4 universities leading the way for women in STEM

The years have sparked growing concern regarding the number of women engaged in science, technology, engineering and mathematics (STEM) education.  But according to figures from Code.org, female participation figures have skyrocketed over the past ten years. The organisation’s US survey, for example, indicates that more than 29,000 female students took an AP Computer Science exam in 2017, compared to just 2,600 female students in 2007.

There’s also been a similar rise in figures from the UK’s core STEM industries. As WISE reports, there are 61,430 more women working in the science, tech, engineering and mathematics sectors now than there were in 2016. Year by year, it’s clear that statistics like these are growing and female STEM opportunities are improving. But that’s not to say there’s never been an interest in the industry subjects or doorways that women can walk through.

As we all know, there are many historical female figures who’ve taken STEM to the next level. There was chemist and bioproduct pioneer, Ruth Rogan Benerito, who saved the cotton industry in post-WWII America; and also Edith Clarke, an incredible electrical engineer who performed difficult mathematical equations way before computers or calculators were around.

Even today, women around the world are utilizing their natural flair for engineering, mathematics, science and tech. In the 2017 space sector, NASA’s astronaut intake changed to a (near) 50-50 gender ratio, bringing light to current levels of gender inequality within the STEM workplace. Consequently, media outlets made it their mission to uncover a few of the women who are flying forward in the tech, engineering and space-based industries.

As Bustle reveals, “women are a key factor in the new phase of the space race. From engineers and tech CEOs to astronauts and space recruiters, gifted and passionate women are focusing their eyes on the astronomical horizon.” To name just a few of the women featured in their recent article, Natalya Brikner was a woman who became CEO of her own space entrepreneurship company before she turned 30, and Anousheh Ansari is known the world’s first female tourist in space.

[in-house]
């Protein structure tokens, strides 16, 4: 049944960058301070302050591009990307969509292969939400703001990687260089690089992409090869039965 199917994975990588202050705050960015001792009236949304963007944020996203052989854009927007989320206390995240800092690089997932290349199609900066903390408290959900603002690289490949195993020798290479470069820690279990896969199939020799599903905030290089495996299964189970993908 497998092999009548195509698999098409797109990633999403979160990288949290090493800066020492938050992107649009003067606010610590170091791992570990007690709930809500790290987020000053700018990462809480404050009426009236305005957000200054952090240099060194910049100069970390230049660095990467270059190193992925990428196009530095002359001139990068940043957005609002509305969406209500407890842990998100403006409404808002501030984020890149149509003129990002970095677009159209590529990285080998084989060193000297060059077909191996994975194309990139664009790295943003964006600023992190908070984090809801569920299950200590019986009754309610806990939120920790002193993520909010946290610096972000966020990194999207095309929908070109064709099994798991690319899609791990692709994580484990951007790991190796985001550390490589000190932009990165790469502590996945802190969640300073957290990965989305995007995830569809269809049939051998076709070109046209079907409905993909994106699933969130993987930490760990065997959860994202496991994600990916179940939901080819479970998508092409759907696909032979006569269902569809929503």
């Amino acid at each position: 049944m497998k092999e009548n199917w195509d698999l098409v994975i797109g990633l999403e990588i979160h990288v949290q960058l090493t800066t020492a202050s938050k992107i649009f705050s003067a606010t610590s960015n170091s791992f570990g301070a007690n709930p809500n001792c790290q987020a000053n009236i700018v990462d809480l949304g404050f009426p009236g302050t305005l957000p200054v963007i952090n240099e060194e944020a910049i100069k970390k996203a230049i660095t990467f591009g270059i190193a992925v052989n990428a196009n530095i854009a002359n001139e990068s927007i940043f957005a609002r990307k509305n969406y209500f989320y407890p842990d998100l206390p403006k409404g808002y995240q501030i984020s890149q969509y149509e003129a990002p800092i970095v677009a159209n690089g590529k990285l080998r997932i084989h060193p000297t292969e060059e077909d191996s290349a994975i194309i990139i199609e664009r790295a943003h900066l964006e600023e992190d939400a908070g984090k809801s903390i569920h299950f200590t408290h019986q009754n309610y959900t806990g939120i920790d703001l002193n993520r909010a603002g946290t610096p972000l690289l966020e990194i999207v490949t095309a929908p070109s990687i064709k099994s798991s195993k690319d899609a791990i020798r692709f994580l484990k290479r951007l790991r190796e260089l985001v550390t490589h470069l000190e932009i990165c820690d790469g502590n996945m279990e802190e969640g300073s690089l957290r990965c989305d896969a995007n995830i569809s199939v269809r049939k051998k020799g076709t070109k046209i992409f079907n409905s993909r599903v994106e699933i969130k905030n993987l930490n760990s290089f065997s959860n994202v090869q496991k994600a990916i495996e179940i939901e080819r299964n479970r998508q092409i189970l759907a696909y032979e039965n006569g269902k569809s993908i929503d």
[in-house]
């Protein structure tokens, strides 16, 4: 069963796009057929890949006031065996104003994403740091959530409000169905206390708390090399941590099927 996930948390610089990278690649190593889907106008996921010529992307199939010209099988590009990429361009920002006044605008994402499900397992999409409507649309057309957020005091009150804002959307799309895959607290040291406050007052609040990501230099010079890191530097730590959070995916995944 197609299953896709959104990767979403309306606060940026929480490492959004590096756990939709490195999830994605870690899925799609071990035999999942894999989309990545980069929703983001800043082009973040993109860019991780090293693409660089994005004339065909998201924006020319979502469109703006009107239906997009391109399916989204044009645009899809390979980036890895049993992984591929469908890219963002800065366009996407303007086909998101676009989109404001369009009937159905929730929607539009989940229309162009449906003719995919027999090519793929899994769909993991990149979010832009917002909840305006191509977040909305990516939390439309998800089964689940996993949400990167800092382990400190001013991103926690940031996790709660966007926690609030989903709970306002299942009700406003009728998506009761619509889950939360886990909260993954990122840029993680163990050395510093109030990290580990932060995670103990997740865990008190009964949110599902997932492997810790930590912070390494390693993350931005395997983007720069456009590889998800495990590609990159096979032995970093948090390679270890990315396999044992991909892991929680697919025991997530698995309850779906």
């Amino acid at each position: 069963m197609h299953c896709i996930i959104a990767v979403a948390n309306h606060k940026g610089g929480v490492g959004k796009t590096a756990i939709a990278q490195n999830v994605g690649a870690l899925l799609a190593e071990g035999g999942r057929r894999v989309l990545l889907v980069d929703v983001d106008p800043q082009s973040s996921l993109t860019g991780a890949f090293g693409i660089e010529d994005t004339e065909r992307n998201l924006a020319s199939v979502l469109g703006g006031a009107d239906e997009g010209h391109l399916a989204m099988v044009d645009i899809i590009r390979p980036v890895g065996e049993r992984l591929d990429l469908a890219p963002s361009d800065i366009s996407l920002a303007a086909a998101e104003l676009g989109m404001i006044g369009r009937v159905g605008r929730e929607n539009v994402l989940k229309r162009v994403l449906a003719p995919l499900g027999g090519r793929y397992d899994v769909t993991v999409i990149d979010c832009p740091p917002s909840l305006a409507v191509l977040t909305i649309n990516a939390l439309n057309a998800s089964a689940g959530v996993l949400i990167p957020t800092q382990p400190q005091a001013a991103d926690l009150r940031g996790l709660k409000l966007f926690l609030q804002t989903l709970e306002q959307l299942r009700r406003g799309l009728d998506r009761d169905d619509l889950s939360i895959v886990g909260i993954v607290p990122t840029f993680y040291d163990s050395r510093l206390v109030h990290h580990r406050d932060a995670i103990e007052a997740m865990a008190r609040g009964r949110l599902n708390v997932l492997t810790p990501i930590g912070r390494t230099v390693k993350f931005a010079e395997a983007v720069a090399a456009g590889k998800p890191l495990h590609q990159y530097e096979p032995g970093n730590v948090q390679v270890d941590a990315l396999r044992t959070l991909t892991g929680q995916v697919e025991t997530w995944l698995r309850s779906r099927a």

And with so many influential leaders out there with outstanding career journeys, there are plenty of stories to educate and inspire aspiring female STEM participants. That’s why so many learners are looking to secure a place in a school that supports diversity and equality. After all, as scientist Mae Jemison explains, education should be equal for everyone. “Don’t let anyone rob you of your imagination, your creativity, or your curiosity. It’s your place in the world.”

Here are 4 universities leading the way for women in STEM…


As more and more disruptive digital technologies emerge, the shape of the workforce will need to evolve and adapt to meet future challenges.  The development of science, technology, engineering and mathematics (STEM) skills has become an imperative.

As the first Australian university established outside a capital city, UNE successfully embodies the ethos of “learning without limits”. By continually pushing the boundaries of education and welcoming students from a diverse range of backgrounds, the institution has built its two Science Schools, (the School of Science and Technology and School of Environmental and Rural Science), on a foundation of equality.  We support students from all walks-of-life and educational backgrounds as they work towards a STEM career. For example, in an environment where currently only 33 percent of Australian STEM graduates are women, and only 12 percent of the associated workforce is female, UNE takes pride in encouraging and supporting women in STEM.

When asked to advise women contemplating the pursuit of a career in STEM, the UNE Vice-Chancellor, Professor Annabelle Duncan, stated: “An education and a career in STEM introduces you to a way of thinking about life in a systematic way. When you take that approach and apply it to any problem, it will open up so many doors for you!”

And this is true for anyone, not just women.

With a vast array of undergraduate courses on offer, once you have enrolled at UNE you will have the chance to engage with a contemporary curriculum in the Bachelor of Biomedical Science , Bachelor of Computer Science or Bachelor of Science degree. To push your studies further, there’s also the opportunity to pursue a postgraduate course and engage with revolutionary research programs.